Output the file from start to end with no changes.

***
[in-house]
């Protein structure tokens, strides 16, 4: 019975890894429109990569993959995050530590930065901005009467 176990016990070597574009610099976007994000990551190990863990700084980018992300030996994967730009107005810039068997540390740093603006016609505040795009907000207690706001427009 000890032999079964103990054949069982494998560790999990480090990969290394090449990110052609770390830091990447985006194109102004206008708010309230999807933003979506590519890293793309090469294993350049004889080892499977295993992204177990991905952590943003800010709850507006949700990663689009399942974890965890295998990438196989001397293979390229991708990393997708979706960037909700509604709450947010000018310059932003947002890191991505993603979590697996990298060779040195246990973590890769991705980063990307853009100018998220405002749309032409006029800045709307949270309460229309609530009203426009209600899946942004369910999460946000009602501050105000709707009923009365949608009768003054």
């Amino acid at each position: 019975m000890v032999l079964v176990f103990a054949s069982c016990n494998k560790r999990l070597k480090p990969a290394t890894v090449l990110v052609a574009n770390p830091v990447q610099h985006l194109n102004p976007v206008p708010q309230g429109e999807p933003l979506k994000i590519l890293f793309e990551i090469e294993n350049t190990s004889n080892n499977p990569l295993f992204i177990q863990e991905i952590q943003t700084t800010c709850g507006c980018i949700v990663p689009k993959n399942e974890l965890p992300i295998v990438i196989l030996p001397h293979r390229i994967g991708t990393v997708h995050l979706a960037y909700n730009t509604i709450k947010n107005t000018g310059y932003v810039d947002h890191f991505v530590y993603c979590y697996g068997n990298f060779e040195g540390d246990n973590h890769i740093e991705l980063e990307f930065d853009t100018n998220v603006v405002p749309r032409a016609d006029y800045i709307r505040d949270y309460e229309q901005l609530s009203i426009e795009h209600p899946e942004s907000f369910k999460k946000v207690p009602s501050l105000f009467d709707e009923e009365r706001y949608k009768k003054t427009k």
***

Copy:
[in-house]
């Protein structure tokens, strides 16, 4: 019975890894429109990569993959995050530590930065901005009467 176990016990070597574009610099976007994000990551190990863990700084980018992300030996994967730009107005810039068997540390740093603006016609505040795009907000207690706001427009 000890032999079964103990054949069982494998560790999990480090990969290394090449990110052609770390830091990447985006194109102004206008708010309230999807933003979506590519890293793309090469294993350049004889080892499977295993992204177990991905952590943003800010709850507006949700990663689009399942974890965890295998990438196989001397293979390229991708990393997708979706960037909700509604709450947010000018310059932003947002890191991505993603979590697996990298060779040195246990973590890769991705980063990307853009100018998220405002749309032409006029800045709307949270309460229309609530009203426009209600899946942004369910999460946000009602501050105000709707009923009365949608009768003054």
């Amino acid at each position: 019975m000890v032999l079964v176990f103990a054949s069982c016990n494998k560790r999990l070597k480090p990969a290394t890894v090449l990110v052609a574009n770390p830091v990447q610099h985006l194109n102004p976007v206008p708010q309230g429109e999807p933003l979506k994000i590519l890293f793309e990551i090469e294993n350049t190990s004889n080892n499977p990569l295993f992204i177990q863990e991905i952590q943003t700084t800010c709850g507006c980018i949700v990663p689009k993959n399942e974890l965890p992300i295998v990438i196989l030996p001397h293979r390229i994967g991708t990393v997708h995050l979706a960037y909700n730009t509604i709450k947010n107005t000018g310059y932003v810039d947002h890191f991505v530590y993603c979590y697996g068997n990298f060779e040195g540390d246990n973590h890769i740093e991705l980063e990307f930065d853009t100018n998220v603006v405002p749309r032409a016609d006029y800045i709307r505040d949270y309460e229309q901005l609530s009203i426009e795009h209600p899946e942004s907000f369910k999460k946000v207690p009602s501050l105000f009467d709707e009923e009365r706001y949608k009768k003054t427009k």